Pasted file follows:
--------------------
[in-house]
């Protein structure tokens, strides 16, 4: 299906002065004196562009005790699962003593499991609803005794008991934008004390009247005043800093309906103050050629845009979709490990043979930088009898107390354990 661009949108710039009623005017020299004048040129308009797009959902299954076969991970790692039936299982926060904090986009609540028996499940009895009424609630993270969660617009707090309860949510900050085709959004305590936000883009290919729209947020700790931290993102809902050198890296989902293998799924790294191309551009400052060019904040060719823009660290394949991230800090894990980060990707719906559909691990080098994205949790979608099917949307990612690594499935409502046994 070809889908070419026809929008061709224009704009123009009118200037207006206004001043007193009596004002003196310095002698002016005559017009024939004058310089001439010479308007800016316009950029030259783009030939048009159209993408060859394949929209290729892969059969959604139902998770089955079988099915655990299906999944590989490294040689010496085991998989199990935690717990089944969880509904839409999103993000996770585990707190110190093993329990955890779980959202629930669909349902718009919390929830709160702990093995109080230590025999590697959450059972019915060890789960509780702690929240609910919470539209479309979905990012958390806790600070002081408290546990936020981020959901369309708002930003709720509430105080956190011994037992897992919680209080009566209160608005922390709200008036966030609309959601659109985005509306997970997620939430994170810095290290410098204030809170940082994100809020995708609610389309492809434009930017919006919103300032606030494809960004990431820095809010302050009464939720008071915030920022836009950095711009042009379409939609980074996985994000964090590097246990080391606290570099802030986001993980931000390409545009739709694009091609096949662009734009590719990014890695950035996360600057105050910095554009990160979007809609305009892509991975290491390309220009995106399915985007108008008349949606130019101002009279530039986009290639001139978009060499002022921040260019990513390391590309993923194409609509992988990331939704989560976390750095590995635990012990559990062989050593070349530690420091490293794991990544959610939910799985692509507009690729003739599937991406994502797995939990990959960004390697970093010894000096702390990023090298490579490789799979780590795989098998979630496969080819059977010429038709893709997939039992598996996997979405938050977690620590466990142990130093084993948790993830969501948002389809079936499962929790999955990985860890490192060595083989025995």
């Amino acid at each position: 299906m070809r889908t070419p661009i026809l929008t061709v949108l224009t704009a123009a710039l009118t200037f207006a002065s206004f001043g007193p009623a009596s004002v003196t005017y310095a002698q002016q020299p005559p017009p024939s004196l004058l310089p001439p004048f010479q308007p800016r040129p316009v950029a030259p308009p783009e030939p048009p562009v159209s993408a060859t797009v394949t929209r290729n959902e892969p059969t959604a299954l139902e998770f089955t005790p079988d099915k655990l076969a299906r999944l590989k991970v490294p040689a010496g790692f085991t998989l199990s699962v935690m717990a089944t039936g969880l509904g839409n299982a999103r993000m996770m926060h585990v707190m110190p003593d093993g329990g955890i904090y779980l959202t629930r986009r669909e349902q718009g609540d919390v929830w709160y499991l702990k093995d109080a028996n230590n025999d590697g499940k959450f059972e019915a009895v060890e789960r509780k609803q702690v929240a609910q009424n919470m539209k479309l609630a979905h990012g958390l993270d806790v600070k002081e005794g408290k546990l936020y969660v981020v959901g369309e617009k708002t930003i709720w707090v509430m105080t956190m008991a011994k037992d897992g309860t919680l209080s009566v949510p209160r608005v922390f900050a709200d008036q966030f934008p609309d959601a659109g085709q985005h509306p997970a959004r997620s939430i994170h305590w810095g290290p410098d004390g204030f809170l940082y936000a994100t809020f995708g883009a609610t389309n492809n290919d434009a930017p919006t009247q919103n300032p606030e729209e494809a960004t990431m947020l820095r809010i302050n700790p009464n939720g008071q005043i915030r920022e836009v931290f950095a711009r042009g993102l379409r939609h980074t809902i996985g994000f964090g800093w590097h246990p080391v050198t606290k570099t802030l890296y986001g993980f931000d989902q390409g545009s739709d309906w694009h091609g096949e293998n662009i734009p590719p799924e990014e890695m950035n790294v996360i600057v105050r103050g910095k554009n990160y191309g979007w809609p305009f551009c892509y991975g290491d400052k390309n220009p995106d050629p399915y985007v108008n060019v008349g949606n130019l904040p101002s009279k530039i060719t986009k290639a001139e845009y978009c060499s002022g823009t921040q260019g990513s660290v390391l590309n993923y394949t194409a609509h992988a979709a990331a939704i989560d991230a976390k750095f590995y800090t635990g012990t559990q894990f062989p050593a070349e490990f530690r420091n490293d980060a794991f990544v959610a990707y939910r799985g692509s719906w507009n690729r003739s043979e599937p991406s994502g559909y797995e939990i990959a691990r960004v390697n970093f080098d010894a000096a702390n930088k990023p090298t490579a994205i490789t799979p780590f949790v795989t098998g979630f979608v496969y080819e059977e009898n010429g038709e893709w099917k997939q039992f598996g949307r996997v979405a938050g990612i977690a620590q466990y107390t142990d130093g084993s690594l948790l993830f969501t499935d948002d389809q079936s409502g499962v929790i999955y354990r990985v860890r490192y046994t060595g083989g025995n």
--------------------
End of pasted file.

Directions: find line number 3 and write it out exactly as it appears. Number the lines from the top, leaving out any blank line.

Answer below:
């Amino acid at each position: 299906m070809r889908t070419p661009i026809l929008t061709v949108l224009t704009a123009a710039l009118t200037f207006a002065s206004f001043g007193p009623a009596s004002v003196t005017y310095a002698q002016q020299p005559p017009p024939s004196l004058l310089p001439p004048f010479q308007p800016r040129p316009v950029a030259p308009p783009e030939p048009p562009v159209s993408a060859t797009v394949t929209r290729n959902e892969p059969t959604a299954l139902e998770f089955t005790p079988d099915k655990l076969a299906r999944l590989k991970v490294p040689a010496g790692f085991t998989l199990s699962v935690m717990a089944t039936g969880l509904g839409n299982a999103r993000m996770m926060h585990v707190m110190p003593d093993g329990g955890i904090y779980l959202t629930r986009r669909e349902q718009g609540d919390v929830w709160y499991l702990k093995d109080a028996n230590n025999d590697g499940k959450f059972e019915a009895v060890e789960r509780k609803q702690v929240a609910q009424n919470m539209k479309l609630a979905h990012g958390l993270d806790v600070k002081e005794g408290k546990l936020y969660v981020v959901g369309e617009k708002t930003i709720w707090v509430m105080t956190m008991a011994k037992d897992g309860t919680l209080s009566v949510p209160r608005v922390f900050a709200d008036q966030f934008p609309d959601a659109g085709q985005h509306p997970a959004r997620s939430i994170h305590w810095g290290p410098d004390g204030f809170l940082y936000a994100t809020f995708g883009a609610t389309n492809n290919d434009a930017p919006t009247q919103n300032p606030e729209e494809a960004t990431m947020l820095r809010i302050n700790p009464n939720g008071q005043i915030r920022e836009v931290f950095a711009r042009g993102l379409r939609h980074t809902i996985g994000f964090g800093w590097h246990p080391v050198t606290k570099t802030l890296y986001g993980f931000d989902q390409g545009s739709d309906w694009h091609g096949e293998n662009i734009p590719p799924e990014e890695m950035n790294v996360i600057v105050r103050g910095k554009n990160y191309g979007w809609p305009f551009c892509y991975g290491d400052k390309n220009p995106d050629p399915y985007v108008n060019v008349g949606n130019l904040p101002s009279k530039i060719t986009k290639a001139e845009y978009c060499s002022g823009t921040q260019g990513s660290v390391l590309n993923y394949t194409a609509h992988a979709a990331a939704i989560d991230a976390k750095f590995y800090t635990g012990t559990q894990f062989p050593a070349e490990f530690r420091n490293d980060a794991f990544v959610a990707y939910r799985g692509s719906w507009n690729r003739s043979e599937p991406s994502g559909y797995e939990i990959a691990r960004v390697n970093f080098d010894a000096a702390n930088k990023p090298t490579a994205i490789t799979p780590f949790v795989t098998g979630f979608v496969y080819e059977e009898n010429g038709e893709w099917k997939q039992f598996g949307r996997v979405a938050g990612i977690a620590q466990y107390t142990d130093g084993s690594l948790l993830f969501t499935d948002d389809q079936s409502g499962v929790i999955y354990r990985v860890r490192y046994t060595g083989g025995n």